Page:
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Publication numberUS2976720 A
Publication typeGrant
Publication dateMar 28, 1961
Filing dateApr 9, 1959
Priority dateApr 9, 1959
Publication numberUS 2976720 A, US 2976720A, US-A-2976720, US2976720 A, US2976720A
InventorsCallahan Thomas P
Original AssigneeGen Motors Corp
Export CitationBiBTeX, EndNote, RefMan
External Links: USPTO, USPTO Assignment, Espacenet
Apparatus for measuring the vapor content of fluids
US 2976720 A
Abstract  available in
Images(3)
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Claims  available in
Description  (OCR text may contain errors)

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March 28, 1961 T. P. CALLAHAN 2,

APPARATUS FOR MEASURING THE VAPOR CONTENT OF FLUIDS Filed April 9, 1959 3 Sheets-Sheet 1 ATTOP/VE Y March 28, 1961 T. P. CALLAHAN 2,976,720

APPARATUS FOR MEASURING THE VAPOR CONTENT OF FLUIDS Filed April 9, 1959 3 Sheets-Sheet 2 ATTORNEY March 28, 1961 T. P. CALLAHAN 2,976,720

APPARATUS FOR MEASURING THE VAPOR CONTENT OF FLUIDS Filed April 9, 1959 3 Sheets-Sheet 5 i mmvm OSC/ALATOR 4/2 if i T AMZ%F/R fifcf/g-rfl/i INVENTOR.

v 5 BY I W United States Patent F APPARATUS FOR MEASURING THE VAPOR CONTENT OF FLUIDS Thomas P. Callahan, Indianapolis, Ind., assignor to General Motors Corporation, Detroit, Mich., a corporation of Delaware Filed Apr. 9, 1959, Ser. No. 805,202

6 Claims. (Cl. 73-61) This invention relates to a measuring apparatus and more particularly to apparatus for measuring the vapor content of a fluid.

In accordance with this invention, apparatus is provided to determine the vapor content of a liquid under dynamic or static conditions by using the dielectric constant of the liquid as an index of its vapor content. This is accomplished by a sensing device with a test liquid chamber between a pair of electrically conductive plates to form an electrical condenser and a circuit connected therewith for measuring the capacitance. By correlating the condenser plate configuration with the shape of the chamber and the dielectric constants of the chamber and fluid, a linear electric field is produced and the measurement is independent of vapor distribution in the liquid. Furthermore, a high sensitivity and a linear relation between capacitance and vapor content is realized. By the use of an auxiliary chamber containing a reference liquid in the same condition as the test liquid, except for vapor content, the condensers of the test chamber and reference chamber may be advantageously connected in a bridge circuit to obtain a differential output to further enhance the accuracy of measurement. The sensing device responds instantaneously to changes of vapor content and, thus, is especially well adapted for measurement under dynamic conditions by utilizing the test and reference chambers as flow conduits and cc ntinuously measuring the vapor content.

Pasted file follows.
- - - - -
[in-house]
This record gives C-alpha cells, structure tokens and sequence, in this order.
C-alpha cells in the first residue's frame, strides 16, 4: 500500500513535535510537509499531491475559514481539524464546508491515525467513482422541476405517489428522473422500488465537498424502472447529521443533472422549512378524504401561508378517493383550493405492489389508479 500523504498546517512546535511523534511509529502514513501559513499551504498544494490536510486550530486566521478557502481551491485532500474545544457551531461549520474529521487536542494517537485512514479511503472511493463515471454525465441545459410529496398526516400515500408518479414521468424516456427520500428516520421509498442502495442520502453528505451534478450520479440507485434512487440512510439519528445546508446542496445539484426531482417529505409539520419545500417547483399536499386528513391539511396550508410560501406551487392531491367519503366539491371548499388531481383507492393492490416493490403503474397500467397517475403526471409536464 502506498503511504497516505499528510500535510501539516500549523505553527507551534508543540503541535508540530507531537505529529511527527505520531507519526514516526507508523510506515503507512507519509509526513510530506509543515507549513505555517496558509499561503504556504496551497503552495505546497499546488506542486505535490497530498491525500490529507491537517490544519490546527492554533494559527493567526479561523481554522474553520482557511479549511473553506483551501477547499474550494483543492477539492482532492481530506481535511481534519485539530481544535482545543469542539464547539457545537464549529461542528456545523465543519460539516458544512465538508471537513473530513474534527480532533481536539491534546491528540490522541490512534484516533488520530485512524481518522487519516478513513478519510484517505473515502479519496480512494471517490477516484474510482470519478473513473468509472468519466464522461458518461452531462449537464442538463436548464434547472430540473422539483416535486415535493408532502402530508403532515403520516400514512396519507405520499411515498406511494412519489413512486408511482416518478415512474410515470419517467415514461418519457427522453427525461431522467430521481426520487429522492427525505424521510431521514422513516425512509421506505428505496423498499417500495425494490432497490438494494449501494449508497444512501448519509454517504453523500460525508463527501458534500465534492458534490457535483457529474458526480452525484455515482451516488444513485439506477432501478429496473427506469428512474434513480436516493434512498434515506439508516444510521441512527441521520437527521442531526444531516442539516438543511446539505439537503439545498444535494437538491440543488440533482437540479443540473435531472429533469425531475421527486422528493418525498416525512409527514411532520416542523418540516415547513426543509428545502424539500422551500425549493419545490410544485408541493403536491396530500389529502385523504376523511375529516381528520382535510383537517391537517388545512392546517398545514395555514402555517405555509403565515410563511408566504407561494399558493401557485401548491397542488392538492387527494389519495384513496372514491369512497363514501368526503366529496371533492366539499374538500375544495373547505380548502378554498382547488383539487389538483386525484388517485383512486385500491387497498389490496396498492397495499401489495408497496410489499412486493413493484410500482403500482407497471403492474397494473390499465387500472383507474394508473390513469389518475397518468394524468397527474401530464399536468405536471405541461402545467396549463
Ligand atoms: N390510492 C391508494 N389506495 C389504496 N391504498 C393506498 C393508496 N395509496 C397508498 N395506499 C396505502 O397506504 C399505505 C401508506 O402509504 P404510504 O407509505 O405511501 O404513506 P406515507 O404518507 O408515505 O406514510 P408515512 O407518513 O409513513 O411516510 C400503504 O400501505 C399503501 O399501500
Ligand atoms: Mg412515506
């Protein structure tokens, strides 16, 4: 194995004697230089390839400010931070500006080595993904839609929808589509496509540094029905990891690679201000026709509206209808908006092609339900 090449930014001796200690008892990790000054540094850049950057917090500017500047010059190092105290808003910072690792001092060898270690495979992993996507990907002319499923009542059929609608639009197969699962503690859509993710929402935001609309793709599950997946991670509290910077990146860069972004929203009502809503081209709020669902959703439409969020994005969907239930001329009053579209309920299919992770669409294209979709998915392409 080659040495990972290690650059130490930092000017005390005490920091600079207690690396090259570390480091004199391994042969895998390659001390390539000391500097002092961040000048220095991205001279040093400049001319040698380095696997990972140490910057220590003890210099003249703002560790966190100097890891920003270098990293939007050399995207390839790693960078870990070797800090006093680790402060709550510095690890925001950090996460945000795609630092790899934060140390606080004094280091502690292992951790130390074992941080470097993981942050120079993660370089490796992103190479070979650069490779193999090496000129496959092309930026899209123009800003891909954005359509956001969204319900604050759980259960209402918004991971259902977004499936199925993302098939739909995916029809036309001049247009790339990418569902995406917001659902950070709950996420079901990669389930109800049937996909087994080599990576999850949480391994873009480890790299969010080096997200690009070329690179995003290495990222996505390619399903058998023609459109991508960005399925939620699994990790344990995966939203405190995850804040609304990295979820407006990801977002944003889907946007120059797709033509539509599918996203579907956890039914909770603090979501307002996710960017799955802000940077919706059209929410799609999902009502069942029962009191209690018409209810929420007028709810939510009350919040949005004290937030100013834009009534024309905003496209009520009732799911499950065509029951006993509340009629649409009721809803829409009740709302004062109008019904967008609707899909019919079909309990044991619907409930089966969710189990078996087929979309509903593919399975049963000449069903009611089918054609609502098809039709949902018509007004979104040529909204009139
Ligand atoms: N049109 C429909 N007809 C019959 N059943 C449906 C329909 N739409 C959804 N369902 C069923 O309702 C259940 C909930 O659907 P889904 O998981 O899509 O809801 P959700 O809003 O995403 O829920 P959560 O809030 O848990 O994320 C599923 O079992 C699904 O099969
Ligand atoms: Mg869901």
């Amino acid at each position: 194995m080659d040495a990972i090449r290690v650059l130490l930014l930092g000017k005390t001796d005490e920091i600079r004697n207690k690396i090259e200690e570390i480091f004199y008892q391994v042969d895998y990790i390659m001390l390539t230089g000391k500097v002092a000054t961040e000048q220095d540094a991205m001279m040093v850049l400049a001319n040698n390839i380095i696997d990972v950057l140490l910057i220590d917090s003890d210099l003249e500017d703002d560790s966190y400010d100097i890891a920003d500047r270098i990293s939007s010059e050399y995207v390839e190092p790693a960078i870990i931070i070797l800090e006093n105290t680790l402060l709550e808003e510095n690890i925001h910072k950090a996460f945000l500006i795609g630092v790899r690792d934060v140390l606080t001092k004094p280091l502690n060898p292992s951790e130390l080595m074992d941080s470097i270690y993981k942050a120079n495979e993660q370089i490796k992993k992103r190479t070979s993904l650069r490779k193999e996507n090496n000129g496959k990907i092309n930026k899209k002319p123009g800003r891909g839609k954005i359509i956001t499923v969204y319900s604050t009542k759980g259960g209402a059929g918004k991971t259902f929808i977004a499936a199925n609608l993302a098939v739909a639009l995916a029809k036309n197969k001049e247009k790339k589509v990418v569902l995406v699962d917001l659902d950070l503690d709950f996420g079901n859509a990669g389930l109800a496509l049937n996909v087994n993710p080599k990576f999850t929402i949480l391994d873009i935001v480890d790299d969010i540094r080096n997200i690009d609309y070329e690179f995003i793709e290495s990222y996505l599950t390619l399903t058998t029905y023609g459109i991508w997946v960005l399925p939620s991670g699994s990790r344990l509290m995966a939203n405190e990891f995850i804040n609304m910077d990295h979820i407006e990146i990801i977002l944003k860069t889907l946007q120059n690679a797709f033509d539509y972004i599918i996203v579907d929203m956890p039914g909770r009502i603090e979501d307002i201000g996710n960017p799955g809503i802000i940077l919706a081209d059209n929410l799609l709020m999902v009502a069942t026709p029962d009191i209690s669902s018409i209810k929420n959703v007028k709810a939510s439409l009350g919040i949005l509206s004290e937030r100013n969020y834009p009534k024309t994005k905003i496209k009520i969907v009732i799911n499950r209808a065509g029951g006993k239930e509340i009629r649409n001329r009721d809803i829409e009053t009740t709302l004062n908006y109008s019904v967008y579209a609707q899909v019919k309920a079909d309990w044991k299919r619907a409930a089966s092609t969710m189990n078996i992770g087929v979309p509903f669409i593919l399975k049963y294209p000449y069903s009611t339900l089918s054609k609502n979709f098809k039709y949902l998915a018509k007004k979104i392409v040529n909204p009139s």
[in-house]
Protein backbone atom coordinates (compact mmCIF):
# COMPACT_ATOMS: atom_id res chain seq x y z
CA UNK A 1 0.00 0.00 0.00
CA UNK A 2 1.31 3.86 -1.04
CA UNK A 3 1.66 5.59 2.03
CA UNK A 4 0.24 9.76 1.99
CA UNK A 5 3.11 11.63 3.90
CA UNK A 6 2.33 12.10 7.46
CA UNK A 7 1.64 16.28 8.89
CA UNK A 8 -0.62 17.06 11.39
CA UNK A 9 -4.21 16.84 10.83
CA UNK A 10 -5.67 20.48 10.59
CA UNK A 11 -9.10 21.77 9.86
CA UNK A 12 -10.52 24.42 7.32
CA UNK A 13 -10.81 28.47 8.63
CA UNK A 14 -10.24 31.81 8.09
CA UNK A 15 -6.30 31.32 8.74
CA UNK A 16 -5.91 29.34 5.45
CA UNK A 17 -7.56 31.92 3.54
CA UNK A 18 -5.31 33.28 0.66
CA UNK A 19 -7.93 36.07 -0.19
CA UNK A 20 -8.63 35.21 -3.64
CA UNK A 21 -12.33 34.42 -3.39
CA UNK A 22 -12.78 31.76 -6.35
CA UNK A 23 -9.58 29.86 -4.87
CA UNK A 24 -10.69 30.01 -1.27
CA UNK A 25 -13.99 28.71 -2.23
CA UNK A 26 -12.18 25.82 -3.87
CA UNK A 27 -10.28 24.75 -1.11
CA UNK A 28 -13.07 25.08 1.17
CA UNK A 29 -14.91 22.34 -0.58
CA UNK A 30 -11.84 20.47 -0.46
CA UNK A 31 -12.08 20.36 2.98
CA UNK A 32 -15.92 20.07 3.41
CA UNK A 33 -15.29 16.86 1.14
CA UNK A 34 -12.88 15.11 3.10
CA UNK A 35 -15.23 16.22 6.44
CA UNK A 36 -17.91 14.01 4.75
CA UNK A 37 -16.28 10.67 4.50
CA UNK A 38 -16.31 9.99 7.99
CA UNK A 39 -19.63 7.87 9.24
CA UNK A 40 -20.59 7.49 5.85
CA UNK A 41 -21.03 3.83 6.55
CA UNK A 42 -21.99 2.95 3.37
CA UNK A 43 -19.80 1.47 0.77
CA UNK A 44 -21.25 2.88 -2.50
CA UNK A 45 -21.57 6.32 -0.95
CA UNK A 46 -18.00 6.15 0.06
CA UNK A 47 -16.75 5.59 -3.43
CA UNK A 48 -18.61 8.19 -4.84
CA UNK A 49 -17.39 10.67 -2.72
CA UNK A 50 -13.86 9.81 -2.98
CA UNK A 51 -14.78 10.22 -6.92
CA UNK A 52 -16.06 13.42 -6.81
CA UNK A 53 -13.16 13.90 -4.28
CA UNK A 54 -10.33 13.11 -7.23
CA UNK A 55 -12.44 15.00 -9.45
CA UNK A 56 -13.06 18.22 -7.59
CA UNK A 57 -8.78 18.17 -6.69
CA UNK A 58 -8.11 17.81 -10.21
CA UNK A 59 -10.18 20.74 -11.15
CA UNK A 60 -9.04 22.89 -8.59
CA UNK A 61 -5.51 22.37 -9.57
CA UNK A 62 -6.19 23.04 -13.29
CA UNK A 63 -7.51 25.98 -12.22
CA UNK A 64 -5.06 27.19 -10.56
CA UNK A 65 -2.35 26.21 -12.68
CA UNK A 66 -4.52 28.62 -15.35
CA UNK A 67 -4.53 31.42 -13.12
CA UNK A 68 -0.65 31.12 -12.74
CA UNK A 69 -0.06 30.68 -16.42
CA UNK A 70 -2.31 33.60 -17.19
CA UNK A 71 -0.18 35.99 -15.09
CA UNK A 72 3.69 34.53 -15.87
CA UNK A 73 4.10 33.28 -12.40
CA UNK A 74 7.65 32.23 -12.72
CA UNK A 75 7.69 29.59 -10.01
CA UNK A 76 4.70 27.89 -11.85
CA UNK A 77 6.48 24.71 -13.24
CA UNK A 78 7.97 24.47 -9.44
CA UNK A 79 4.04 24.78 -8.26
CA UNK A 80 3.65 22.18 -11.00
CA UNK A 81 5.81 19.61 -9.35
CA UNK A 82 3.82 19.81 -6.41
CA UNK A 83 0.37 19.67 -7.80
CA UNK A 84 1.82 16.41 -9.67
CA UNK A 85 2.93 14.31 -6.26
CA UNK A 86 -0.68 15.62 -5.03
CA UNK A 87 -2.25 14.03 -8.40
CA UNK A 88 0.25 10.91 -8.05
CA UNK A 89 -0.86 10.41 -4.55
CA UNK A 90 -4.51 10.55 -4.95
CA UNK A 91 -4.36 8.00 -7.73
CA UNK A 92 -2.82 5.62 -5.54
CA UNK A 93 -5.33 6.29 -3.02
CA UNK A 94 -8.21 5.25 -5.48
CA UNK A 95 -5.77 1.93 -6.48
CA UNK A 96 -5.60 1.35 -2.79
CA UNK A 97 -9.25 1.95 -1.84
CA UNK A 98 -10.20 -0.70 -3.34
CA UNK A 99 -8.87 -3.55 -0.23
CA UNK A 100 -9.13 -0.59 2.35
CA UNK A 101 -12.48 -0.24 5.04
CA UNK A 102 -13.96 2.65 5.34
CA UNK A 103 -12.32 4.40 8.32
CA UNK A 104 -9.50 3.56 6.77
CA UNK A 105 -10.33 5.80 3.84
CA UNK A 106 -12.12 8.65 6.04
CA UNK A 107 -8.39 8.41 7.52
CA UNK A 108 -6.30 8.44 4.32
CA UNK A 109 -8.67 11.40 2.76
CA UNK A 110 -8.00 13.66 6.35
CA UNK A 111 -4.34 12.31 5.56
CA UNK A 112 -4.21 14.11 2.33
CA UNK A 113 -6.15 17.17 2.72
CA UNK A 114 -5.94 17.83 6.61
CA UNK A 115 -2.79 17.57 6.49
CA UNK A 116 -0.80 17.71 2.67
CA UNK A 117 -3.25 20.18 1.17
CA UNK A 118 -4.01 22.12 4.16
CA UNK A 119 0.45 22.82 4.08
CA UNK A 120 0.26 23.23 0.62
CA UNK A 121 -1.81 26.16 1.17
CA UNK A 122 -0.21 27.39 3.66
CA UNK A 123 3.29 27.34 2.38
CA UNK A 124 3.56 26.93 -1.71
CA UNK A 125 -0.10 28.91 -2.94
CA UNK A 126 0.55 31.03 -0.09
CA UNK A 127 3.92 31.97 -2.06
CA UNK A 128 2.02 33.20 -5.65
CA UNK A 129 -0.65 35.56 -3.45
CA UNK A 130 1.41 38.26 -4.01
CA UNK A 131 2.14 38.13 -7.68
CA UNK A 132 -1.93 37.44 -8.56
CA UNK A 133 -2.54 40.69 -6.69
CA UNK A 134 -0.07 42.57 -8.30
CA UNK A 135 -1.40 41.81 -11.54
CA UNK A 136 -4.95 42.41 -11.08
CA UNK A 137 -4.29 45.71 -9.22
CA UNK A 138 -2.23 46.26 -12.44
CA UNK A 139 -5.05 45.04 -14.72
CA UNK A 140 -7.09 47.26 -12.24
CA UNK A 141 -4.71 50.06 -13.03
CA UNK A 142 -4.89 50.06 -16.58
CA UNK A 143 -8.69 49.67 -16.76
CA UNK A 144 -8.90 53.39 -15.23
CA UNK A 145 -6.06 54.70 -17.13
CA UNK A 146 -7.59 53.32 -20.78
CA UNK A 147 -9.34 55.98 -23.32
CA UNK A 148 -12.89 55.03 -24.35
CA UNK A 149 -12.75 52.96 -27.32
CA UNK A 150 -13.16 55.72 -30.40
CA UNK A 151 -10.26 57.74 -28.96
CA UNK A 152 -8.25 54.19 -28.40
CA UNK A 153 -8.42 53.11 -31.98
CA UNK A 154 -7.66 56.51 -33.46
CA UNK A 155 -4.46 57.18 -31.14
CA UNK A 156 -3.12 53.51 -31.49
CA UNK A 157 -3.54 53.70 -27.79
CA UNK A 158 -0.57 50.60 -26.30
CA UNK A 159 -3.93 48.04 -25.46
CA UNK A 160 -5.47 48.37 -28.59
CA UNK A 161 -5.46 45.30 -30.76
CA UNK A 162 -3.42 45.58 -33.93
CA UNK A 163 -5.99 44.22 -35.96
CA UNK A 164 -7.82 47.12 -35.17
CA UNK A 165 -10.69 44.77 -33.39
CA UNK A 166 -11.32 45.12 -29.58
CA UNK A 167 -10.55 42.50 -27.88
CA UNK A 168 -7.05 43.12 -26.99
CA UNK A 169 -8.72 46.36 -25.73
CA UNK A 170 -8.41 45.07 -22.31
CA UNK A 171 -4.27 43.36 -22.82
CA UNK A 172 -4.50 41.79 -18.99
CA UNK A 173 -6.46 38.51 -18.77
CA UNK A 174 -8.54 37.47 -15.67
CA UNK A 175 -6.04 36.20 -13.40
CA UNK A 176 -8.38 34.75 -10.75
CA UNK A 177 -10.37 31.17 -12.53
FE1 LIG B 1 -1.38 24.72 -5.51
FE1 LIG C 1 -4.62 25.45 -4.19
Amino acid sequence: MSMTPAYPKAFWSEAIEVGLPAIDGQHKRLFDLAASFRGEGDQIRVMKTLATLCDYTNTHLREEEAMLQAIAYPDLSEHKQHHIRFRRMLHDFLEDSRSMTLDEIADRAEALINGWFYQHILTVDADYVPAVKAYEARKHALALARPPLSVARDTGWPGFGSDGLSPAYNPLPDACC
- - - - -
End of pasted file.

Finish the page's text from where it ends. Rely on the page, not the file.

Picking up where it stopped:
A more complete understanding of the invention may be had from the detailed description which follows taken from the accompanying drawings in which:

Figure 1 shows the sensing device in a particular system used for cavitation testing of fuel pumps;

Figure 2 shows the sensing device with parts broken away to reveal the interior structure;

Figure 3 is a sectional view taken on lines 3-3 of Figure 2;

Figure 4 is a graphical representation of the electric flux lines and equipotential lines produced by the condenser plates of the sensing device;

Figure 5 is a schematic diagram of the apparatus.

Referring now to the drawings there is shown an illustrative embodiment of the invention in an apparatus for measuring the vapor content of a liquid. Figure 1 depicts atypical application of the invention in which a sensing device is connected in a system for the cavitation testing of a gear pump 12 of the type employed for supplying hydrocarbon fuels to jet engines. To sup- 2,976,720 Patented Mar. 28, 1961 of vapor content, a relatively low pressure pump 26, suitably a centrifugal pump, is connected in a supply conduit 24 to another inlet of the sensing device 10 and thence through a return conduit 22 to the fuel tank.

The sensing device 10, as shown in Figmre 2, comprises a tubular housing 28 of cylindrical cross section which is closed at one end by a cover 30 and at the other end by a cover 32. The cover 30 is provided with a passage and an inlet fitting 34 for connection with the supply conduit 18. Similarly, the cover 32 is provided with a passage and an outlet fitting 36 for connection with the inlet of pump 12. The covers 30 and 32 are additionally provided with aligned openings and fittings 40 and 38 for connection with the supply conduit 24 and return conduit 22, respectively. Inside the housing, a test fluid chamber or conduit 42 extends between the inlet 34 and the outlet 36. The conduit 42 is constructed of insulating material, such as fiberglass or polystyrene and is provided with an interior surface of circular cross section and an exterior surface of rectangular cross section. A conductive plate 44 is disposed upon one exterior surface and a conductive plate 46 is disposed upon the opposite exterior surface of the conduit 42. The conduit 48 is constructed in a similar manner and provided with flat conductive plates 50 and 52 on opposite exterior surfaces. The conductive plates are suitably thin metal sheets formed by painting or spraying a metallic solution on the surfaces of the conduits. The plates 44 and 46, together with the conduit 42 and the fluid contained therein, form an electrical condenser having a capacitance value which varies with the dielectric const :nt of the fluid in the conduit. Likewise, plates 50 and 52 form an electrical condenser having a capacitance value which varies with the dielectric constant of the fluid in the conduit 48. The housing 28 is constructed of metal, such as aluminum, and provides an explosion resistant casing and serves as an electrical shield around the conductive plates. The plates are electrically connected to an external measuring circuit which will be described presently.